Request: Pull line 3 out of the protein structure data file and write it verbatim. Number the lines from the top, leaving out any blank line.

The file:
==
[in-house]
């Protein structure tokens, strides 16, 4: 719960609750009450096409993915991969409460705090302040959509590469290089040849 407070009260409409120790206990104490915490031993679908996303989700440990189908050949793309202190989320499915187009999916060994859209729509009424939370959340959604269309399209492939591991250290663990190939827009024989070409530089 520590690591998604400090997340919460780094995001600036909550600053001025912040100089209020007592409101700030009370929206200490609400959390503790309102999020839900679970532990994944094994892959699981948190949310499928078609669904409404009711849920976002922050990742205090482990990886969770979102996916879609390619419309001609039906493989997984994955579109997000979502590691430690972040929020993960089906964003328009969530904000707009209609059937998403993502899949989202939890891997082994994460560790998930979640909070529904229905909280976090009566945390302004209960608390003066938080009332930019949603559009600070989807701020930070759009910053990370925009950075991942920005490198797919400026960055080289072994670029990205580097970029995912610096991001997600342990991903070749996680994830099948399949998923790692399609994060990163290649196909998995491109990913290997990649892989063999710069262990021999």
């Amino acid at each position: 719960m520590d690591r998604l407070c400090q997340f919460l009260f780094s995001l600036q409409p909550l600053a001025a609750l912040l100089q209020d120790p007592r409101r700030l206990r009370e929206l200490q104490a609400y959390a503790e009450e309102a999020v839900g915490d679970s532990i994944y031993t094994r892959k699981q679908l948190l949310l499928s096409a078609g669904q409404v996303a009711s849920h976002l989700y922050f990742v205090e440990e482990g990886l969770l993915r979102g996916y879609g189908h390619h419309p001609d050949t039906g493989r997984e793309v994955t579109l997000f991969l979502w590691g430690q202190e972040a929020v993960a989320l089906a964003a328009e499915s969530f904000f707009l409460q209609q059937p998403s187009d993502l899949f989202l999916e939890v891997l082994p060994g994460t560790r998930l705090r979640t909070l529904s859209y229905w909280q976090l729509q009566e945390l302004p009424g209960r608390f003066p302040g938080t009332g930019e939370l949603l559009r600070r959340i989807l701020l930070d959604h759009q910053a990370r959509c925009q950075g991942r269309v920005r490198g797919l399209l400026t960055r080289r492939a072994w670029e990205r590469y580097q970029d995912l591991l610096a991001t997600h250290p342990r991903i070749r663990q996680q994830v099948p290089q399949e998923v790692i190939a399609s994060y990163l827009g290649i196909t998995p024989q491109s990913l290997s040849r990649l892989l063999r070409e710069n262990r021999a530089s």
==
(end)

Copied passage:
């Amino acid at each position: 719960m520590d690591r998604l407070c400090q997340f919460l009260f780094s995001l600036q409409p909550l600053a001025a609750l912040l100089q209020d120790p007592r409101r700030l206990r009370e929206l200490q104490a609400y959390a503790e009450e309102a999020v839900g915490d679970s532990i994944y031993t094994r892959k699981q679908l948190l949310l499928s096409a078609g669904q409404v996303a009711s849920h976002l989700y922050f990742v205090e440990e482990g990886l969770l993915r979102g996916y879609g189908h390619h419309p001609d050949t039906g493989r997984e793309v994955t579109l997000f991969l979502w590691g430690q202190e972040a929020v993960a989320l089906a964003a328009e499915s969530f904000f707009l409460q209609q059937p998403s187009d993502l899949f989202l999916e939890v891997l082994p060994g994460t560790r998930l705090r979640t909070l529904s859209y229905w909280q976090l729509q009566e945390l302004p009424g209960r608390f003066p302040g938080t009332g930019e939370l949603l559009r600070r959340i989807l701020l930070d959604h759009q910053a990370r959509c925009q950075g991942r269309v920005r490198g797919l399209l400026t960055r080289r492939a072994w670029e990205r590469y580097q970029d995912l591991l610096a991001t997600h250290p342990r991903i070749r663990q996680q994830v099948p290089q399949e998923v790692i190939a399609s994060y990163l827009g290649i196909t998995p024989q491109s990913l290997s040849r990649l892989l063999r070409e710069n262990r021999a530089s």